3. Car Payments: I remember someone saying to me once a long time ago, "A car payment is just part of life. If you want to drive a decent car, you have to have a car payment". I remembering agreeing with them. Its amazing how you change. What? You don't have 30K sitting in your bank account to pay cash for your new car? Guess what? You can't afford a new car. People seem to think if the car payment works within their monthly budget, then they can afford the car. I don't believe this to be true. I can afford to pay $500 for a car payment. I choose not to afford the interest charges over five years for a car that is decreasing in value every time I drive it. I am not going to say that I never borrow money for a car. In fact, I am currently in the middle of a three year loan. I bought a used car, put a big down payment and chose a short term loan. I plan to use all that money that I am saving on TV and cell phones to pay off the loan faster than three years. When I get to the blessed moment when have the title in my hand, I will drive that car for as many years as it will allow. We paid off hubbies truck in a year an a half and he will drive it until the wheels fall off, hopefully well into the year 2015.
4. Credit Cards: In this day and age, I would hope that everyone would have stopped credit card use for anything but emergencies (a sale at Nordstorm does not qualify as an emergency). However, I understand because we've done it too. We spent too much and got us in a little over our heads. $100 here and there added up to thousands in debt. Thousands in debt is not fun. I know now, the interest and monthly payments will kill you and your month budget. If you don't have the cash, don't buy it. Period. It's so easy, but lost on so many. Work to pay off your existing debt without adding any additional and sooner or later you will be debt free. Debt free = free.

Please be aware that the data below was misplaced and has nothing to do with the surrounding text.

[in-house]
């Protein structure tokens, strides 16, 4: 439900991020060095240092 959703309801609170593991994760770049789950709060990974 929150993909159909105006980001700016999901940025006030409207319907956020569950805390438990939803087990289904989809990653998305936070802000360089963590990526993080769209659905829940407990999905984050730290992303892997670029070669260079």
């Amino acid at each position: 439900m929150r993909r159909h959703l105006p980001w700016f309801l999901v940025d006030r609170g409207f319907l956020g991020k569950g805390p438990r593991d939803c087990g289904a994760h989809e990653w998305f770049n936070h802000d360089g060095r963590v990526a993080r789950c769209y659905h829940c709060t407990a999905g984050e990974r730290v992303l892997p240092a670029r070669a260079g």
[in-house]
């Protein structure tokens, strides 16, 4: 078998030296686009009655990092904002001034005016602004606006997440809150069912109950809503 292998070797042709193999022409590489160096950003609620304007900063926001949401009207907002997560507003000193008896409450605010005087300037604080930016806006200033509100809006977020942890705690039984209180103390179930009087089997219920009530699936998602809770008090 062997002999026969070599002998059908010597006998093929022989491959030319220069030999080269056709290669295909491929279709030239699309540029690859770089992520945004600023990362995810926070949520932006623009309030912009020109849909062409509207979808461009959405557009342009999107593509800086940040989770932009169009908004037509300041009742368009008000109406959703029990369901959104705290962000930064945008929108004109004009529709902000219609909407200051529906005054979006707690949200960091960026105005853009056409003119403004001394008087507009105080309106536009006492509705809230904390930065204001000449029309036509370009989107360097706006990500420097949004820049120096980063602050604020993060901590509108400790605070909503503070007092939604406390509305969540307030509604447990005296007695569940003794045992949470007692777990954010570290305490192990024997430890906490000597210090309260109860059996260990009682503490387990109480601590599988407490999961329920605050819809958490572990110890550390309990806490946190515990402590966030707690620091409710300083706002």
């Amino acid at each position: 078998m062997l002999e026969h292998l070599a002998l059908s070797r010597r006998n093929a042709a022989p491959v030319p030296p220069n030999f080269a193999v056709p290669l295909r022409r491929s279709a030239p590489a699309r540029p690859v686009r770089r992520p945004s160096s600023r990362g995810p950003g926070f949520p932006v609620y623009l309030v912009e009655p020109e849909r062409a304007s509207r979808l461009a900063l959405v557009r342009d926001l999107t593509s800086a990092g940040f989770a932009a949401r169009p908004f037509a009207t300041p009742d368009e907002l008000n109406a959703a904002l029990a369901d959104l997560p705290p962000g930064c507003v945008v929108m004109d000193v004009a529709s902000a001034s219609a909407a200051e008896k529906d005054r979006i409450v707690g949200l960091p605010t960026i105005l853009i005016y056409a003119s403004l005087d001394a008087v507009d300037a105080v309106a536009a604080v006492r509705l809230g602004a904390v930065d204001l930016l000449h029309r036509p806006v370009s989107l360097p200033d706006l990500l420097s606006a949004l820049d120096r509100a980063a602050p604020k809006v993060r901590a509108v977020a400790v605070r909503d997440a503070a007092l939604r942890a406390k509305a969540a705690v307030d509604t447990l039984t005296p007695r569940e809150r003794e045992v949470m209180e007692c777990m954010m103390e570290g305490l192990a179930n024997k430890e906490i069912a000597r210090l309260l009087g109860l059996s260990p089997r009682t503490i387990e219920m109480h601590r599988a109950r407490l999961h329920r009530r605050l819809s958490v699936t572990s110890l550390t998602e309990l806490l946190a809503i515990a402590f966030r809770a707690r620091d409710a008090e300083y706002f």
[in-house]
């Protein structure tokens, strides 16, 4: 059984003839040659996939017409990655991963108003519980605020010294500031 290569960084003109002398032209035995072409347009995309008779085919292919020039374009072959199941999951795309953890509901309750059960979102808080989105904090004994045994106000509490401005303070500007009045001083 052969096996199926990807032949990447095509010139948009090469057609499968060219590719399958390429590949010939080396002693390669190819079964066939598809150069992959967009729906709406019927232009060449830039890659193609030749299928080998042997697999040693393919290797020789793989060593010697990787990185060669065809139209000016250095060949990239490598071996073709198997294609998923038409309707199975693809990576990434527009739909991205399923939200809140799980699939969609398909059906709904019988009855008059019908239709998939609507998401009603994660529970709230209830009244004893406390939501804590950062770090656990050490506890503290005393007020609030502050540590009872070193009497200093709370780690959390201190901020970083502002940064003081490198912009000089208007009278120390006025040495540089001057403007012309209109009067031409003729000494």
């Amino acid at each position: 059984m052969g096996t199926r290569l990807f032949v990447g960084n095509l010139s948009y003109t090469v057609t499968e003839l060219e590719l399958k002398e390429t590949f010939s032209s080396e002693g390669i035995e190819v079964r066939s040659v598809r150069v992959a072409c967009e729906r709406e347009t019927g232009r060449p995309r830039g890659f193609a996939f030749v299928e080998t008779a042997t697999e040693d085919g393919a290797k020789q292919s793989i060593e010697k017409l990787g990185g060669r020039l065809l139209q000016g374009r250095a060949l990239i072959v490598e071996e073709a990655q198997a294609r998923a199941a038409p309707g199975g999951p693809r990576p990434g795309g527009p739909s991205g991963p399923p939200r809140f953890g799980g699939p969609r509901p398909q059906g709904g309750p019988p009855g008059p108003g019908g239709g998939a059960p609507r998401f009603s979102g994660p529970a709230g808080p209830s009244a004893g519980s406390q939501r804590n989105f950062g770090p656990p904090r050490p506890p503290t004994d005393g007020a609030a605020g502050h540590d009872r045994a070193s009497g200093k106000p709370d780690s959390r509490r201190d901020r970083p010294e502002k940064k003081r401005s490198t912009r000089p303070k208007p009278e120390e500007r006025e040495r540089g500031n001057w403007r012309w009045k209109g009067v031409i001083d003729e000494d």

5. Shopping: I LOVE to shop. I love clothes and jewelry and shoes and home accessories and handbags and did I say jewelry yet? Shopping doesn't have to break the bank. Check out any thrift stores lately? My $15 Marc Jacobs skirt find might just be my prized thrift store possession. Not into buying used clothes? It's only one dry cleaning away from being new-to-you. But, there are other options. You don't have to shop at Nordstorm or Saks to be in style. Stores like Ross, TJMaxx and Marshall's have name brand clothing for considerably less than department stores. And who needs name brands? After nearly two decades working in the apparel industry, one thing I learned is that a label is only a label. Many times the name brand item and the knock off are being produced in the same factory, only with different labels. I can't remember the last time I bought something at Macy's or full price from a mall store. My theory is that if you have good taste, you can shop anywhere. You can find a cute cami at Wal-mart or a fashion forward skirt at Target. Heck, I wouldn't be opposed to buying a piece at Dollar General if was cute. If you know how to put clothes together, the WHERE you buy isn't as important as the WHAT you buy.
I'm not perfect when it comes to spending money. We spend entirely too much money eating out and are working on improving that. I am admittedly very frugal but I like to have nice things, to enjoy life and to look nice. I believe you can find ways to spend less and still live a full and modern life.